Bankers' bank executives have spent much of the last month telling people that Silverton Bank was not one of them, and that its failure was not a harbinger for the sector.
But bankers' banks have their own problems, which could be amplified by one of the crucial differences between them and Silverton.
The sector has a larger exposure to construction and development loans than the banking industry overall. Silverton's problems arose when it began writing its own loans, but bankers' banks, by definition, take a back-seat role in syndicated credits. That makes it harder for them to get a handle on loan quality.
Given the situation, bankers' banks say they are focusing squarely on keeping capital levels as high as possible. Silverton's failure also created an opportunity for banker's banks to recruit its former community bank customers — as depositors and shareholders.
"Silverton had all but abandoned the traditional bankers' bank model, in exchange for a more expansive and aggressive business model," said Camden Fine, a former bankers' bank president and now the president of the Independent Community Bankers of America. "Some of the other, true bankers' banks may be facing some trouble ahead. There will likely be some scraped knees and bruised shoulders, but I don't see another failure of a true bankers' bank on the horizon."
Originally named Georgia Bankers Bank (and later just Banker's Bank), Silverton changed its name, business model and regulatory designation two years ago. Regulators seized the Atlanta institution May 1.
Because of the history, "we are being painted with the same brush" in the press, said L.D. McDonald, the president and chief executive of the $407 million-asset Midwest Independent Bancshares Inc. in Jefferson City, Mo. "There is an important distinction that must be made. Silverton failed because they forgot their mission."
Matt Anderson, a partner with Foresight Analytics LLC, agreed that the 20 bankers' banks are in fairly good shape. In the first quarter their total risk-based capital ratios greatly exceeded the baseline for well-capitalized institutions, ranging from 12.5% to 34%, with most being somewhere in the mid or high teens, according to Foresight data.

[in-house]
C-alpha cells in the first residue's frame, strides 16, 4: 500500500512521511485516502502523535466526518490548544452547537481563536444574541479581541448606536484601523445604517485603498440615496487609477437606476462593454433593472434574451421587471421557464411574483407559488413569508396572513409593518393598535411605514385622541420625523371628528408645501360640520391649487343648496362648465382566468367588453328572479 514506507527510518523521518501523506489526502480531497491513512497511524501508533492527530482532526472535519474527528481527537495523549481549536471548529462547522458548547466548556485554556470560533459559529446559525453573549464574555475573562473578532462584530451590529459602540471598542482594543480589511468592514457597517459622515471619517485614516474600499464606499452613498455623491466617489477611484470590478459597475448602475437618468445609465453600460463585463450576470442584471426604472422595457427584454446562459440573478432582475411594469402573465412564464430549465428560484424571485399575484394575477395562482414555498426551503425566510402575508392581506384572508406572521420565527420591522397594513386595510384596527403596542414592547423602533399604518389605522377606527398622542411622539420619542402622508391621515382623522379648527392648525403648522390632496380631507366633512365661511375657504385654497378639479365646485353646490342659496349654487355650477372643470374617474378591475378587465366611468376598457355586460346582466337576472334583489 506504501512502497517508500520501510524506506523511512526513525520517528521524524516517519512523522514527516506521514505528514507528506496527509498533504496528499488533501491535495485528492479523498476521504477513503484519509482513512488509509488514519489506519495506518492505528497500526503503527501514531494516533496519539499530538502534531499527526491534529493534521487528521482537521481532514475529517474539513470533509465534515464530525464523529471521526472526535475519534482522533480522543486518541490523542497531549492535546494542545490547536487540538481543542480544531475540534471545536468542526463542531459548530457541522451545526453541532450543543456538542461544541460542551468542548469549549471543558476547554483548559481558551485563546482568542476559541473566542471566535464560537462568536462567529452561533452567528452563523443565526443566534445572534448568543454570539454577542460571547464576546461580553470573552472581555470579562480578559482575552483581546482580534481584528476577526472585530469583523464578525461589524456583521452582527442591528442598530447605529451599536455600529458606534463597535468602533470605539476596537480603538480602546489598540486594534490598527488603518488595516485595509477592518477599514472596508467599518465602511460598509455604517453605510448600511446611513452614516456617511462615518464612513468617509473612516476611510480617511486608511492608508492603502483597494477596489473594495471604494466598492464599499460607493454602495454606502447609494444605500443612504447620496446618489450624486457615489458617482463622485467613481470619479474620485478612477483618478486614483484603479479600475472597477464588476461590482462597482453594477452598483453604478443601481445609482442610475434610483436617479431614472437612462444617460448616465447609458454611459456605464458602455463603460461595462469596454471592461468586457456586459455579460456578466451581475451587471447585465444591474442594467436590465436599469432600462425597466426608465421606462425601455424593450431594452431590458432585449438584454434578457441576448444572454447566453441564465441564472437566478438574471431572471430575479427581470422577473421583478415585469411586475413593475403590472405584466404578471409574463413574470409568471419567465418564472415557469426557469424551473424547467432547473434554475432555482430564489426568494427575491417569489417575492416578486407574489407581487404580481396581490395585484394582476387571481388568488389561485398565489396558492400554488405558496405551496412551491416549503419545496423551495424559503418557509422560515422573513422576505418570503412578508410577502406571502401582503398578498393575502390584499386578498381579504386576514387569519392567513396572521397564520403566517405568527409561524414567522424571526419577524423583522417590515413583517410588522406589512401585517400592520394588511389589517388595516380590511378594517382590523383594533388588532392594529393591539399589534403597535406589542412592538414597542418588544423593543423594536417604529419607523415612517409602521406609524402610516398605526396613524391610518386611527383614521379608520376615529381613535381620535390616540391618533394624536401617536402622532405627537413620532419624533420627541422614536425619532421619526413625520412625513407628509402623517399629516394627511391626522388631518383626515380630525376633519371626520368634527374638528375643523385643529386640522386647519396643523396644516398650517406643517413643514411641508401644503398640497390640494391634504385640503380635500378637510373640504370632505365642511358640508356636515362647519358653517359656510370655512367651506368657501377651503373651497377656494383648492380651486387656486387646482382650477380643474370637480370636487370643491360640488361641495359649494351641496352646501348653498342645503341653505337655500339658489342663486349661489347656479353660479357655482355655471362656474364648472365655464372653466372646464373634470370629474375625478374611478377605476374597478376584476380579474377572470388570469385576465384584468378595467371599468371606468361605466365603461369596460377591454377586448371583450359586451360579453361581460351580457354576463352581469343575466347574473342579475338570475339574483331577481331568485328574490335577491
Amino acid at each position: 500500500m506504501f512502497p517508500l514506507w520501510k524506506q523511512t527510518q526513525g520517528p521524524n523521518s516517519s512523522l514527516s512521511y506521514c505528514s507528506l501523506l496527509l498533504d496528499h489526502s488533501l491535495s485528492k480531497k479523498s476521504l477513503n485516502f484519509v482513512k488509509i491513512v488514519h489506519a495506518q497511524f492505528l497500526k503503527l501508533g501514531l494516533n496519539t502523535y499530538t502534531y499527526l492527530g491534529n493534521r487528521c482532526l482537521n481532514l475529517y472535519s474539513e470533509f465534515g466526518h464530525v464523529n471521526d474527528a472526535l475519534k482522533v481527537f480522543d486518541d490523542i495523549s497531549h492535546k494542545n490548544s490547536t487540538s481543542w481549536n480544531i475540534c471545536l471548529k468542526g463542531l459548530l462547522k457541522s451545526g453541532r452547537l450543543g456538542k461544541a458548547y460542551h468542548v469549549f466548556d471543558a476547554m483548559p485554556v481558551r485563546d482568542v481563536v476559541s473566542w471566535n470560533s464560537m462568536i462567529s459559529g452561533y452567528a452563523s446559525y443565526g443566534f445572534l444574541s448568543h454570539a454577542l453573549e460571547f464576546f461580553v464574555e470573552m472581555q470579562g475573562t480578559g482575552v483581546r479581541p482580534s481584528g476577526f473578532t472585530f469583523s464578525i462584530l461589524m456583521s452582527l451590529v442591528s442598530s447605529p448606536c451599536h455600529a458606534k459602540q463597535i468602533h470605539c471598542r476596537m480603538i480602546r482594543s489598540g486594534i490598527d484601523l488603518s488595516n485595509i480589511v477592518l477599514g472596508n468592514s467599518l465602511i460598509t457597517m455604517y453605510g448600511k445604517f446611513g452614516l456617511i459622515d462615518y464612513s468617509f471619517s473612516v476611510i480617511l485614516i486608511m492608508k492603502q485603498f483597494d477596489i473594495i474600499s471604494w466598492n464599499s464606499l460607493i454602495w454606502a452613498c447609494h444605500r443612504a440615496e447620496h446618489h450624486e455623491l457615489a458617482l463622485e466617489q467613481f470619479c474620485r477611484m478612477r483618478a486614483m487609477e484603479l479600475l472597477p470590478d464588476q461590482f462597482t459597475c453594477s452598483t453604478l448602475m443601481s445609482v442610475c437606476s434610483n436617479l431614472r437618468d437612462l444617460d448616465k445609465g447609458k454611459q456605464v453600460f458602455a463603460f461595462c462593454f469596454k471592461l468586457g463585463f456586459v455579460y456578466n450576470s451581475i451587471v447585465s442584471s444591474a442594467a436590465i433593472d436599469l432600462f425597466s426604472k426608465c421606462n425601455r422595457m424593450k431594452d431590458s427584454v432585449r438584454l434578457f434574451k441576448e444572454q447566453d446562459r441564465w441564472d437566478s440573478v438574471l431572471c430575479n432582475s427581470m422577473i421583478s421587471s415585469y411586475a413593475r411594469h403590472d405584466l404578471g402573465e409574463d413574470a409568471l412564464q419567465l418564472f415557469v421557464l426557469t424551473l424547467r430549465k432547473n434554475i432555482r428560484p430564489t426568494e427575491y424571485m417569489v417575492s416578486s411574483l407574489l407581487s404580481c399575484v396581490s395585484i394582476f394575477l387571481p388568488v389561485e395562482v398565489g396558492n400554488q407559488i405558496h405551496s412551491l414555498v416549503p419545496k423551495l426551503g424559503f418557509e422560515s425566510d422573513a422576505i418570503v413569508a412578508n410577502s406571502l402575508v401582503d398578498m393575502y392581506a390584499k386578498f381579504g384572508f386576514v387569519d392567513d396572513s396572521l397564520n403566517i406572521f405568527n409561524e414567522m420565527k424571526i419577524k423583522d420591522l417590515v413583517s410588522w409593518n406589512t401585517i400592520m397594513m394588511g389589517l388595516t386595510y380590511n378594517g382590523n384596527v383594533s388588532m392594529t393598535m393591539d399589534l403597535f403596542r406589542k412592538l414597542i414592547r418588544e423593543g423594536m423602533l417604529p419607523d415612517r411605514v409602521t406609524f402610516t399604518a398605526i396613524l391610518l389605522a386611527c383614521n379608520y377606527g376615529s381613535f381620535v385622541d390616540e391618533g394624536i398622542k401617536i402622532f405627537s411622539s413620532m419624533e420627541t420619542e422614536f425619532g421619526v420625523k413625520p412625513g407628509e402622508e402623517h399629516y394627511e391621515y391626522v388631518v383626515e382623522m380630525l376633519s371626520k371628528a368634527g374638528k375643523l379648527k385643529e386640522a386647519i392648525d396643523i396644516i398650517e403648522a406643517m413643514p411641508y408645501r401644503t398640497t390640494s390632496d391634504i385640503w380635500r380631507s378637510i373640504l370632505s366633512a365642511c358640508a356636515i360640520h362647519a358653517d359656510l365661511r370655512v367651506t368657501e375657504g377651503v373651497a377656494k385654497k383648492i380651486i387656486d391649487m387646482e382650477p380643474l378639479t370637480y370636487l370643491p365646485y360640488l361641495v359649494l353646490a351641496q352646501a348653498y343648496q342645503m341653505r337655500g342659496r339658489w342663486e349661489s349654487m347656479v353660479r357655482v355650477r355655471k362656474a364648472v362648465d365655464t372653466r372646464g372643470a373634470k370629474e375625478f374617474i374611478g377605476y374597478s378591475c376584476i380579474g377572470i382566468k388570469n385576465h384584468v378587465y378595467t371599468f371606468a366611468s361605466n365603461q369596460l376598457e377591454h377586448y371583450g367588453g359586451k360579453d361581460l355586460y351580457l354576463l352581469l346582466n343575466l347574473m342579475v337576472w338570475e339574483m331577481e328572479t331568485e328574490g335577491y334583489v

But he said they could have problems down the road, considering the amount of construction and other commercial real estate loans they hold.
Construction and development loans made up 15.2% of bankers' banks' portfolios in the first quarter, compared with 7.3% for all banks across the country, Anderson said. Since problem construction loans have led to the demise of dozens of community banks this cycle, bankers' bank capital ratios could be tested.
"All the bankers' banks have capital levels that would put them in the well-capitalized or well into the well-capitalized categories," Anderson said. "But if your problem assets go up sharply or rapidly, high capital ratios won't keep you all the way out of trouble."
McDonald said that since Midwest Independent is a participant in syndicated loans, "we have to work through a lead bank, so we don't have direct access to the customer." Instead, "we have to depend on the lead bank to get appraisals and income statements."
In response to that, "we have made a concerted effort to keep our capital as high as possible," he said. "It is our best method to protect ourselves from downturns."
Midwest Independent doubled its number of shares available late last year, to 200,000. It is preparing a prospectus that will be sent to its customers and shareholders.
Jim McKillop, the president and CEO of Independent Bankers' Bank of Florida in Lake Mary, said that it has picked up $150 million of deposits this quarter, and that it expects those depositors, as well as any bank seeking credit, to take an ownership stake.
"The Silverton failure is leaving those banks in a difficult situation, and we are doing our best to work with those banks — as long as they want to build relationships," McKillop said. "We do not want, nor can we abide, any banks that want some of our credit capacity but are unwilling to share in the overall book of the business. The relationship has to be symbiotic. In pieces, I can't help them."
Pacific Coast Bankers' Bank in San Francisco is also courting Silverton customers. "They are just trying to figure out all the options they have," said Steve Brown, Pacific Coast's president and CEO. "I would say initial inquiries have been strong."
Brown said his institution is not as focused on picking up shareholders to increase its capital base. Pacific Coast was one of the few bankers' banks to get an infusion from the Troubled Asset Relief Program. McDonald said most bankers' banks avoided that program for the same reasons many community banks did: fear of government meddling. Brown said Pacific Coast took the $11.6 million of funds as a measure of "abundant caution, to make sure the capital bucket was full."